Clearly, you will focus on taking care of your child first. But parenting, especially when your child faces a life changing illness or injury, is a marathon, not a sprint. You need rest, nutrition and time to re-charge in order to be an effective advocate and caregiver.

Taking Care of Yourself

Taking time to practice self-care may sound impossible in the midst of pressing treatment demands or your child’s needs. However it can be an investment that helps you help your family over the long haul. Here are just a few ways to take care of you, so you can better take care of others. You can also get one mother’s perspective on self-care, and her advice, by reading A Mother’s Guide to Self Care.

 

  1. It may sound simple, but be sure to meet your basic needs. If you are not sleeping or eating, it will be hard to be effective.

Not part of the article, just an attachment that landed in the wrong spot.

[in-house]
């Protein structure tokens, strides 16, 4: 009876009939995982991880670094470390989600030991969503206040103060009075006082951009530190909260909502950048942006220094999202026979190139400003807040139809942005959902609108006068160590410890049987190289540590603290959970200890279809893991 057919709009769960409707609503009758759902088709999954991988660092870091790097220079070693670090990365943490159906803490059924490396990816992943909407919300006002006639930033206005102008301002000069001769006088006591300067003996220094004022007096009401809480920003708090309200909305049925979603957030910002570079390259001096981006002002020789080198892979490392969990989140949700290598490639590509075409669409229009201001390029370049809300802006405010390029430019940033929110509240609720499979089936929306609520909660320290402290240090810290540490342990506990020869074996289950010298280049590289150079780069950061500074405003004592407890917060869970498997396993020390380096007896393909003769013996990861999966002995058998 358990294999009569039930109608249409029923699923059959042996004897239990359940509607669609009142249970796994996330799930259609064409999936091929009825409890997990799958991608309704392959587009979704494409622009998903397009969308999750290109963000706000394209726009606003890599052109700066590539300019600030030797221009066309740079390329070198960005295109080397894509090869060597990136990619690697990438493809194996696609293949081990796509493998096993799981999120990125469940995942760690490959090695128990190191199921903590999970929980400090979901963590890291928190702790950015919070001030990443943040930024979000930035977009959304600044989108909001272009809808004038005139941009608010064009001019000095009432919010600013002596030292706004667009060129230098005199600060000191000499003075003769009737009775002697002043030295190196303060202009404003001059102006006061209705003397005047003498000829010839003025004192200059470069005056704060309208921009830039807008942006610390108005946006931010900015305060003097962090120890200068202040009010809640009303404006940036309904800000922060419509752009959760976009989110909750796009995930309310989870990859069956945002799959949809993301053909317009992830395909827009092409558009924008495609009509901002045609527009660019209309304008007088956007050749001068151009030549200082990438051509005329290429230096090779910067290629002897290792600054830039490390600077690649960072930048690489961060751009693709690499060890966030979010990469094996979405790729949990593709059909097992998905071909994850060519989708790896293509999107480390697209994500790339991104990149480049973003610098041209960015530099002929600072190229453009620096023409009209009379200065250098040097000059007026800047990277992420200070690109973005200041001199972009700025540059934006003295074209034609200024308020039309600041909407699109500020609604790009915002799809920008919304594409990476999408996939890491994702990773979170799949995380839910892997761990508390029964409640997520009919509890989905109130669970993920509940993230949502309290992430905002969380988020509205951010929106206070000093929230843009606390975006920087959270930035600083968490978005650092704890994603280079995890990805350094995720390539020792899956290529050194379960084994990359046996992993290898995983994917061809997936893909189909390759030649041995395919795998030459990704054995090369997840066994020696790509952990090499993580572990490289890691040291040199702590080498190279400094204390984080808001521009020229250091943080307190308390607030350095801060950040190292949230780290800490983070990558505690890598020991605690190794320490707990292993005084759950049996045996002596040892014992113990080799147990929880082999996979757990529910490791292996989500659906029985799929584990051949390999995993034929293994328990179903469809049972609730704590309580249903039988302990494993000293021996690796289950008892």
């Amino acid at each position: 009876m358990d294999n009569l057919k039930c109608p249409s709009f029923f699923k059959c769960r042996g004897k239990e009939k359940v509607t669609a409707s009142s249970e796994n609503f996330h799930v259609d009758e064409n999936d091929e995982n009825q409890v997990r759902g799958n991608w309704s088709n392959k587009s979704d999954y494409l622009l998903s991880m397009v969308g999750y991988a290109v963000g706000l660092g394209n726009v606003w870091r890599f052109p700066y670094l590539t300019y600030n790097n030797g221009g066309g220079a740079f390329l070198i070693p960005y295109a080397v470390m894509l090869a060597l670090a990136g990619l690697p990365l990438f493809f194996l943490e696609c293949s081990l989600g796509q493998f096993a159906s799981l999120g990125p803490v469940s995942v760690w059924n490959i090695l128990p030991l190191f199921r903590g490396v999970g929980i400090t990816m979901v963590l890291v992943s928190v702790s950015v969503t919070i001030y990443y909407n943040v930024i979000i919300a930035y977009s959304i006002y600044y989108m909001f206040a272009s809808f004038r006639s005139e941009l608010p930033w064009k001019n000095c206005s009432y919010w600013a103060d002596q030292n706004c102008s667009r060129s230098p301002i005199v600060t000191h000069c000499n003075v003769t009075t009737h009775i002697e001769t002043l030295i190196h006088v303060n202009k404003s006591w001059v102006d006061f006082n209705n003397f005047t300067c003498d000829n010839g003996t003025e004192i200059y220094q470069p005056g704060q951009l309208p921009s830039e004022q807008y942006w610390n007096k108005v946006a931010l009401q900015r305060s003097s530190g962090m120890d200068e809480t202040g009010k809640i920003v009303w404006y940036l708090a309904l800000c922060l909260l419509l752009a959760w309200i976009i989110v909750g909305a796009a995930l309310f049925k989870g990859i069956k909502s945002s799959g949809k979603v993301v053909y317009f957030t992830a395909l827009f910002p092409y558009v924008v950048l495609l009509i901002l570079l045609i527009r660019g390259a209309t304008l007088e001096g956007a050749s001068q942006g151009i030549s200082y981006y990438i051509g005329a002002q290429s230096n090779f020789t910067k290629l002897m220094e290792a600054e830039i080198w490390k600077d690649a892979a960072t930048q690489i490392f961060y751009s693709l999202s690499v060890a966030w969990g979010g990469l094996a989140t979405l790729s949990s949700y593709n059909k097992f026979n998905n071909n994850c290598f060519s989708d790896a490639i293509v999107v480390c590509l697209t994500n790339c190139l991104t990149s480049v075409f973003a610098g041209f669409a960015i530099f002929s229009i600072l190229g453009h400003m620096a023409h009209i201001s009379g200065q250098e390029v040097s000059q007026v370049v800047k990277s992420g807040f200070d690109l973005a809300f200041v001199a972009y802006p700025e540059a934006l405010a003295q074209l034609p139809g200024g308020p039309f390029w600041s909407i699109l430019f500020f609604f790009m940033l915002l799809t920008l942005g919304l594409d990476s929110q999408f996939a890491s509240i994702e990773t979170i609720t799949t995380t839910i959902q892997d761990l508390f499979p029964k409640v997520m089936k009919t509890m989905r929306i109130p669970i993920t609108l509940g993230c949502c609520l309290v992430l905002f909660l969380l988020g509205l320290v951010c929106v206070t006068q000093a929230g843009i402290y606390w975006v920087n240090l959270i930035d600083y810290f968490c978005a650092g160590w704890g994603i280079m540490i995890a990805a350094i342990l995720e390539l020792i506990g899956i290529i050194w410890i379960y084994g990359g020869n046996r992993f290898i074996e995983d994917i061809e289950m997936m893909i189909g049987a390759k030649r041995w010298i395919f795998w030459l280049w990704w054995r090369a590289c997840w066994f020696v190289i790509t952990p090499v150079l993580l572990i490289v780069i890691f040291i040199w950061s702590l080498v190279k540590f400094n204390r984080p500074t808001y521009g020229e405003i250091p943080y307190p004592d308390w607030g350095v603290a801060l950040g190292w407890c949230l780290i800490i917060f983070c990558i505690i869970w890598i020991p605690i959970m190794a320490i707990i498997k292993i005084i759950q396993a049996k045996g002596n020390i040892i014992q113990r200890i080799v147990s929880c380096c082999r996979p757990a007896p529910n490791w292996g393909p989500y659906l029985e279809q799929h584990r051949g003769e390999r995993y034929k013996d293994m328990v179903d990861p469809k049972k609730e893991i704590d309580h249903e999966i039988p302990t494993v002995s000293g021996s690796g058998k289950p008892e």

2. Pay attention to your own stress and emotions. Talk about what you are feeling and experiencing with people you trust, such as family, friends, clergy, your doctor or a counselor.
  3. Keep an eye out for symptoms of post-traumatic stress. You might also ask your close family and friends to help you notice if you are struggling to cope.
  4. Be especially careful not to increase smoking, alcohol or other unhealthy ways of coping when you feel worried, upset or stressed.
  5. In addition to the basics, try to find time to do an activity that helps you mentally and emotionally re-charge. Hobbies may seem insignificant in the face of other responsibilities, but time for yourself can help keep you going.
  6. Don’t be afraid to ask for help. This is a stressful time and there are only so many hours in the day. Most friends and family members are not only happy, but eager to help.
Managing Anxiety

Many parents experience anxiety during and after a child’s treatment and recovery. Scanxiety related to your child’s upcoming medical tests, or even your own, is also very common.

What is anxiety? Anxiety is the feeling of constant worry and panic. You may notice symptoms such as faster than normal heart rate and breathing, sweaty palms, difficulty concentrating or remembering, or an upset stomach. Unfortunately, when your child is sick or injured, feelings of anxiety can go into overdrive, and everything may feel like a threat or dangerous.